For the classification of the segments we used a semi-supervised classification procedure which requires manual classification (labelling) of a small amount of data. An advantage of this procedure is that our classification is based on a clustering algorithm which is able to detect patterns in the data. Therefore, the behavioural classes didn’t necessarily have to be defined a priori. On the other hand, the method developed in our previous study required a certain degree of knowledge about machine learning methods, which prevented the direct application to other datasets.

In this work, we present an automatic boosted classification procedure based on majority voting, which improves on the classification error, and a validation framework which leads to conclusions with a high degree of confidence. Majority voting refers to the fact that more than one classifier are used in order to assign a segment into a class. We have implemented this framework into a fully working software capable of performing all of our analyses, without requiring machine learning knowledge from the user. This software is called RODA (ROdent Data Analytics)27 and is focused on the MWM experiment. It provides an easy to use graphical user interface (GUI) for loading the data and defining the experimental specifications. It also supports automatic segmentation and semi-automatic classification, and produces quality figures which can be exported into various image formats.

Results

Trajectory Segmentation Analysis (TSA) & the RODA Software

We have developed a framework that allows Morris Water Maze trajectory segmentation analysis that requires little input from the user. Trajectories are divided into overlapping segments, a percentage of which (8–12%) are labelled by an expert user as belonging to one of eight different behavioural strategies. Multiple labels can also be used for a segment (see Methods for more information about the behavioural classes). The remaining segments are automatically classified via a semi-supervised clustering algorithm to one of the user-defined strategies, and via a smoothing procedure are mapped back to the full trajectories. This procedure allows us to identify multiple strategies in a single trial.

The user, in addition to providing labels, needs to define the segmentation length and overlap. For the segmentation parameters, appropriate regimes have been identified for the MWM with dimensions from 2 up to 2.5 times the arena radius (see Results: Robustness across different segmentation configurations).

In order to reduce the required tuning from the user (an issue of our previous work of Gehring et al.17) and improve the objectivity of the classification, we employ ensembles of classifiers that vote to assign the segment to a strategy according to a simple majority voting rule.

A software, called RODA27 (shown in Fig. 1), has been developed in order for our proposed framework to be available for usage by the scientific community. The software is available on the github repository https://github.com/RodentDataAnalytics/mwm-ml-gen under the GNU General Public License version 3 (GPL-3.0). A manual of the corresponding software can be found under the wiki section of the repository (https://github.com/RodentDataAnalytics/mwm-ml-gen/wiki) details on the methodology and technical information about RODA can be found under Materials and Methods.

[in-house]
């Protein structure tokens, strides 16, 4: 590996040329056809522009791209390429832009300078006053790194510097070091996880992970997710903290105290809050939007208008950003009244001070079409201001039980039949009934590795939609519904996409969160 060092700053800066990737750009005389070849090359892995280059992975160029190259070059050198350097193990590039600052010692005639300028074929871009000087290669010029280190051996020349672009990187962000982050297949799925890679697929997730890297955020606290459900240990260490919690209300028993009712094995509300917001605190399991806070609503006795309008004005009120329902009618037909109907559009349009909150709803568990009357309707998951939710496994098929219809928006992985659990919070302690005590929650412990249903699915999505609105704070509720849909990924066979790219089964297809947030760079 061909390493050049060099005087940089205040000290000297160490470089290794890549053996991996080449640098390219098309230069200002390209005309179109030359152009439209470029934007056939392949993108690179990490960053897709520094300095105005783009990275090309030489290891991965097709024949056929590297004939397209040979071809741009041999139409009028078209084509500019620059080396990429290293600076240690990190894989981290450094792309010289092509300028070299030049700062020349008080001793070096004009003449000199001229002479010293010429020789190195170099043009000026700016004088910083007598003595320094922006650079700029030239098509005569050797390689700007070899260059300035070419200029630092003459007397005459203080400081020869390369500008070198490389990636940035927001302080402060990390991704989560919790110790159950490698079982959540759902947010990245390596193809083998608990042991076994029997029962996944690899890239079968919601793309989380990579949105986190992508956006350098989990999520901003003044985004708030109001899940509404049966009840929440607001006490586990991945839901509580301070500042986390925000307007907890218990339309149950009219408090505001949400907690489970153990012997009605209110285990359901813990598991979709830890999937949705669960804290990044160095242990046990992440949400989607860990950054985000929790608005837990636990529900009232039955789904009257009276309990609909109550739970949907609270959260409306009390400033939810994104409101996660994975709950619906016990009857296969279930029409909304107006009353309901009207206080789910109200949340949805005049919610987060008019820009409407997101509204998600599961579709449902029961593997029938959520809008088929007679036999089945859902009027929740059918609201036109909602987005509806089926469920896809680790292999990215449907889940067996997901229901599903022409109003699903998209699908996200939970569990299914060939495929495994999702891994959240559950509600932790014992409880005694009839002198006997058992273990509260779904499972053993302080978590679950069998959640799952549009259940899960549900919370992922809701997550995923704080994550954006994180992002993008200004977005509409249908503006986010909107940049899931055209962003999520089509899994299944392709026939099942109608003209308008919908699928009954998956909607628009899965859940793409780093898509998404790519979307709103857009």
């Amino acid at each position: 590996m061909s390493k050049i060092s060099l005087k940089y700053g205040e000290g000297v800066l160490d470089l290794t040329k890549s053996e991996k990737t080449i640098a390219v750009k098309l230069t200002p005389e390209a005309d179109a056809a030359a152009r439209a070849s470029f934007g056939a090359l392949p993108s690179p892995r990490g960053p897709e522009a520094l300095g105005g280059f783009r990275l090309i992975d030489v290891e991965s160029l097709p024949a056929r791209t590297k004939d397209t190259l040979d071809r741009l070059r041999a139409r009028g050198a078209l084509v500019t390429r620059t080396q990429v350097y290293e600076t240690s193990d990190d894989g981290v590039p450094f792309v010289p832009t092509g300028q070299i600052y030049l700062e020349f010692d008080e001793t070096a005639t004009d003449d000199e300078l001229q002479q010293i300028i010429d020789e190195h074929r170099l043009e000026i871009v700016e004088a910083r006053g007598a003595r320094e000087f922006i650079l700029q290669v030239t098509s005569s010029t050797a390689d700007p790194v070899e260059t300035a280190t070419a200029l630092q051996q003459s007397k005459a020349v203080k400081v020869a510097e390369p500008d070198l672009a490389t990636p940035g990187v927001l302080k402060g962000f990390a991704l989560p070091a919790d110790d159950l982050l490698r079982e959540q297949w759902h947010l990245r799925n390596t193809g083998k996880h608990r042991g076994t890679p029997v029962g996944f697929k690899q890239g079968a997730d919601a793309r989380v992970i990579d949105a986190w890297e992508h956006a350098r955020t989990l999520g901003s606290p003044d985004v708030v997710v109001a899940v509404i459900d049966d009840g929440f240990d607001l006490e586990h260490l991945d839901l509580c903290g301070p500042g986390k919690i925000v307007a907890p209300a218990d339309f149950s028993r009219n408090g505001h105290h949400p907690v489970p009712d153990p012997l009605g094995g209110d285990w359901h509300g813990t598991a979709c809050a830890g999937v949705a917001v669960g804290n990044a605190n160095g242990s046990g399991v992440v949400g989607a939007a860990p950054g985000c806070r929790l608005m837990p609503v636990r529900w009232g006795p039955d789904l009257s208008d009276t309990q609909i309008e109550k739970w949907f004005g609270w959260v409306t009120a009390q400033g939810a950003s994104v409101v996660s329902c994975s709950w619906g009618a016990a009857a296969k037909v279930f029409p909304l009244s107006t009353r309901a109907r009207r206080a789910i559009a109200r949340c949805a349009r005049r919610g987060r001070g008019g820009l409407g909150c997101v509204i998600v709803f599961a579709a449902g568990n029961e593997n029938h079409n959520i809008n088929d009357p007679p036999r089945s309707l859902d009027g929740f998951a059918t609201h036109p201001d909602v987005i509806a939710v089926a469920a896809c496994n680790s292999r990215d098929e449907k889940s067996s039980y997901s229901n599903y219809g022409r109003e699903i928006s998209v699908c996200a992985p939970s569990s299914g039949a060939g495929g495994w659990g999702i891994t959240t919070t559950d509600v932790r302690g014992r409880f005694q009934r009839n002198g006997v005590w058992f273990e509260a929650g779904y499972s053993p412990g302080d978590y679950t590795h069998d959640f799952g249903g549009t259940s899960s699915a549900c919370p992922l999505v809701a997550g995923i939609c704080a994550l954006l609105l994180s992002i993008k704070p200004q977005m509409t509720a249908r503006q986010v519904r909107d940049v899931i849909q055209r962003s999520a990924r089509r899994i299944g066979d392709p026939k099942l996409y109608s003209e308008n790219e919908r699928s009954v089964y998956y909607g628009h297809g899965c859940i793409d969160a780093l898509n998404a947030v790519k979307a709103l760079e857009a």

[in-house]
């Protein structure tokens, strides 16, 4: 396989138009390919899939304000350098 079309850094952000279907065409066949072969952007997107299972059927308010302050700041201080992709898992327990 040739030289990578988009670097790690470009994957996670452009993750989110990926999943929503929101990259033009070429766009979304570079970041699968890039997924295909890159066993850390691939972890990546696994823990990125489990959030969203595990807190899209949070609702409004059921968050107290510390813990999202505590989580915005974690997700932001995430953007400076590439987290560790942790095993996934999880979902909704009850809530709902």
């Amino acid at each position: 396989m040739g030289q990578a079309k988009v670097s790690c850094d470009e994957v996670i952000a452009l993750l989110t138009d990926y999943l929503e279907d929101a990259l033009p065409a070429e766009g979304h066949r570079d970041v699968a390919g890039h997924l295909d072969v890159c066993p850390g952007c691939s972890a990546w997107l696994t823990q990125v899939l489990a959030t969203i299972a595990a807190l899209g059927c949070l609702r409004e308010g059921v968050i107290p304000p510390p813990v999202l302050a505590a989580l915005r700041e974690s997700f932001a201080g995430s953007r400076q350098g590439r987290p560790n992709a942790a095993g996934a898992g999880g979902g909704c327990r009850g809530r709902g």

Figure 1
figure1

Screenshots of the software RODA. Each window is numbered to denote a separate stage of the workflow, which consists of: (1) the data input GUI, which is used to load the trajectory data extracted from Ethovision and select the specific tracks that will be used in the analysis; (2) the segmentation panel, which offers full control over the segmentation options; (3) the labelling GUI, which offers visualisation of entire trajectories and their segments allowing easy labelling of the segments; (4) the classification GUI, which contains options to tune various parts of the classification process (a default option is also available); (5) the results panel; which generates the analysis results. The results are generated in both graphical and textual formats. The user also has control over the output format of the image files as well as the elements of the generated figures such as text size, line width, etc. The arrow connecting (5) with (3) indicates that if the analysis results are not consistent then we need to go back to the labelling stage and provide additional or improved labels.

Advantages of Trajectory Segmentation Analysis (TSA)

Our methodology finds quantitative behavioural differences beyond those identified by standard metrics on the full swimming paths of the animals. It is able to detect additional significant differences between the behavioural strategies employed by the two or more animal groups in comparison to the categorisation of the whole animals trajectories. In more detail, from a manual behavioural analysis of the whole swimming paths of the animals the strategies thigmotaxis, incursion, scanning, self oriented, target scanning and direct finding are detected and analysed. By using TSA the additional behavioural classes of focused search, chaining response and scanning surroundings were able to be identified and analysed (for more details on the aforementioned classes of behaviour refer to Methods and Fig. 7).

We applied our framework to the dataset of Gehring et al.17 composed of two rodent groups (stressed and control rats). The reason for selecting the same dataset was because we wanted a benchmark for our improved method and the ability to demonstrate its robustness and generality. The two animal groups differ on the strategies of Thigmotaxis (Friedman test p-value = 0.004, Q = 8.516, k = 2), Incursion (Friedman test p-value = 0.009, Q = 6.811, k = 2) and Chaining Response (Friedman test p-value = 0.007, Q = 7.220, k = 2) in favour of the stressed group meaning that stressed animals implement these strategies more often than the control group. In addition, stressed animals tend to transit between different strategies more often than the control animals (Friedman test p-value = 0.037, Q = 4.340, k = 2). For relevant results refer to Fig. 2.